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Loyalty doesn't stretch too far.
In marketing there are only two questions that matter in the long run:
How many buyers do you have?
How often do they buy your brand?
The product of your market share and purchase frequency is your sales revenue, bonuses, promotions, and accolades.
There’s a cost to ignoring this.
Out of the many marketing laws introduced in How Brands Grow, this one is my favourite:
The Law of Double Jeopardy says that brands with a small market share remain small (first jeopardy), and as a result, they get bought less often (second jeopardy)
Meaning: Brands grow through acquiring new customers and shrink when they fail at it.
And there’s a frequency cap on how often we buy from a category.
Can you remember the last time you bought 5 extra shampoo bottles because you just loved the brand so damn much?
Yeah, neither do I.
People split their purchases across options that they know of and can access.
And that’s just as true for online marketing as it’s offline.
I loved this short and punchy article by Dr Grace Kite, where she explains that even though small brands are visible alongside their large competitors online, the effects of double jeopardy still apply:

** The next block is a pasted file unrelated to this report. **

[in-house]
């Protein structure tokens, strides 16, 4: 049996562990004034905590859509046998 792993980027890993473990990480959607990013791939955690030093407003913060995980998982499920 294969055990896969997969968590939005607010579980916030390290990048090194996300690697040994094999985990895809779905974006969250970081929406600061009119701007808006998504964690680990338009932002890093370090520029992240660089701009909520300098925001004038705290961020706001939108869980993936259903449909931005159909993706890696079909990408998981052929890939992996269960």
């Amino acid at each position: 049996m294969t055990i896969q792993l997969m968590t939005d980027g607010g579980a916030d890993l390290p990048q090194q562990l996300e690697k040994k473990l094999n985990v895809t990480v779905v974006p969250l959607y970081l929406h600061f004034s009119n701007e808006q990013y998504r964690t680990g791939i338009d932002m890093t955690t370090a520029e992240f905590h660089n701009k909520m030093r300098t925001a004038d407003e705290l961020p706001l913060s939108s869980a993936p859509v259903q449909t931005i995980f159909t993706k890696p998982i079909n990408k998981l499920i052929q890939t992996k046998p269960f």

The pendulum has had two swings: Starting in the 1990s, the internet made it easier for start-up businesses to make their products available, market them, and grow. But since then, the direction of travel is increasingly in the opposite direction. With ever growing advantage for the big players.
The reason is that algorithms are mediating ever more purchases and they prioritise things that are already popular. That means businesses that are already big. Smaller businesses are served up less often, pay more for their online ads, and have to devote more cash to defending their existing sales.
Your brand growth depends on how many new customers you reach and convince.
With that settled, let’s talk about how you can do that.
Target your category: Your brand needs to reach and win over a large volume of medium and light consumers. And since these customers hop between brands, you need to reach them quarter after quarter, and year after year.
Be consistent: Brand hopping isn’t limited to light users. Albeit infrequently, heavy users do it too. A long interval between purchases is typical across most categories. That’s why maintaining the same mental availability is essential to repeat purchases.